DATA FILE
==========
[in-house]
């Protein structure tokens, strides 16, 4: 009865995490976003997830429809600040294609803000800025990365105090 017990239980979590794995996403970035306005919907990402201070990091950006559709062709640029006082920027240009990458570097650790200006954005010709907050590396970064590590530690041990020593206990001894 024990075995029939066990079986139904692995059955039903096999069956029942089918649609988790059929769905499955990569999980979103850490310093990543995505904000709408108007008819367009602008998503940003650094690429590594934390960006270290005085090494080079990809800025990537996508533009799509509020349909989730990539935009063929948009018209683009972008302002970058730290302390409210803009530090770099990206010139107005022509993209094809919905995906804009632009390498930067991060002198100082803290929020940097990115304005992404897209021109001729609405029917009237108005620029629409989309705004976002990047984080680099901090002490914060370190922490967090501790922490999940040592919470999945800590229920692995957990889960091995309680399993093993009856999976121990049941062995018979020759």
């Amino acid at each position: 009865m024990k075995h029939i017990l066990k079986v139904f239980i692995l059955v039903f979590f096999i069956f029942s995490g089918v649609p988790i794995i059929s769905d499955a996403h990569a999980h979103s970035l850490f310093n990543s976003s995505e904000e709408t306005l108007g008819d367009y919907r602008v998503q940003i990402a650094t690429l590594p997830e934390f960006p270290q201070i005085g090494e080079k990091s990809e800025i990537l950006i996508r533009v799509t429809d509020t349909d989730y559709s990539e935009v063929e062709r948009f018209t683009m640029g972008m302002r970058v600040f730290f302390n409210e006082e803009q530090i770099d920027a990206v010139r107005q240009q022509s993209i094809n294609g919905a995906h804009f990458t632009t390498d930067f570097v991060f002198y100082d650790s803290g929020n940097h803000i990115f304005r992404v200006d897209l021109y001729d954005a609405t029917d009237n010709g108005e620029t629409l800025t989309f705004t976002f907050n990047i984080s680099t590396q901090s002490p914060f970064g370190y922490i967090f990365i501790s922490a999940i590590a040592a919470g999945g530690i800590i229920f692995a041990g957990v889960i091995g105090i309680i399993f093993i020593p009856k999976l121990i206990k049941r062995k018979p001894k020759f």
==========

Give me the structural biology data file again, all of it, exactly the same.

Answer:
[in-house]
């Protein structure tokens, strides 16, 4: 009865995490976003997830429809600040294609803000800025990365105090 017990239980979590794995996403970035306005919907990402201070990091950006559709062709640029006082920027240009990458570097650790200006954005010709907050590396970064590590530690041990020593206990001894 024990075995029939066990079986139904692995059955039903096999069956029942089918649609988790059929769905499955990569999980979103850490310093990543995505904000709408108007008819367009602008998503940003650094690429590594934390960006270290005085090494080079990809800025990537996508533009799509509020349909989730990539935009063929948009018209683009972008302002970058730290302390409210803009530090770099990206010139107005022509993209094809919905995906804009632009390498930067991060002198100082803290929020940097990115304005992404897209021109001729609405029917009237108005620029629409989309705004976002990047984080680099901090002490914060370190922490967090501790922490999940040592919470999945800590229920692995957990889960091995309680399993093993009856999976121990049941062995018979020759």
């Amino acid at each position: 009865m024990k075995h029939i017990l066990k079986v139904f239980i692995l059955v039903f979590f096999i069956f029942s995490g089918v649609p988790i794995i059929s769905d499955a996403h990569a999980h979103s970035l850490f310093n990543s976003s995505e904000e709408t306005l108007g008819d367009y919907r602008v998503q940003i990402a650094t690429l590594p997830e934390f960006p270290q201070i005085g090494e080079k990091s990809e800025i990537l950006i996508r533009v799509t429809d509020t349909d989730y559709s990539e935009v063929e062709r948009f018209t683009m640029g972008m302002r970058v600040f730290f302390n409210e006082e803009q530090i770099d920027a990206v010139r107005q240009q022509s993209i094809n294609g919905a995906h804009f990458t632009t390498d930067f570097v991060f002198y100082d650790s803290g929020n940097h803000i990115f304005r992404v200006d897209l021109y001729d954005a609405t029917d009237n010709g108005e620029t629409l800025t989309f705004t976002f907050n990047i984080s680099t590396q901090s002490p914060f970064g370190y922490i967090f990365i501790s922490a999940i590590a040592a919470g999945g530690i800590i229920f692995a041990g957990v889960i091995g105090i309680i399993f093993i020593p009856k999976l121990i206990k049941r062995k018979p001894k020759f």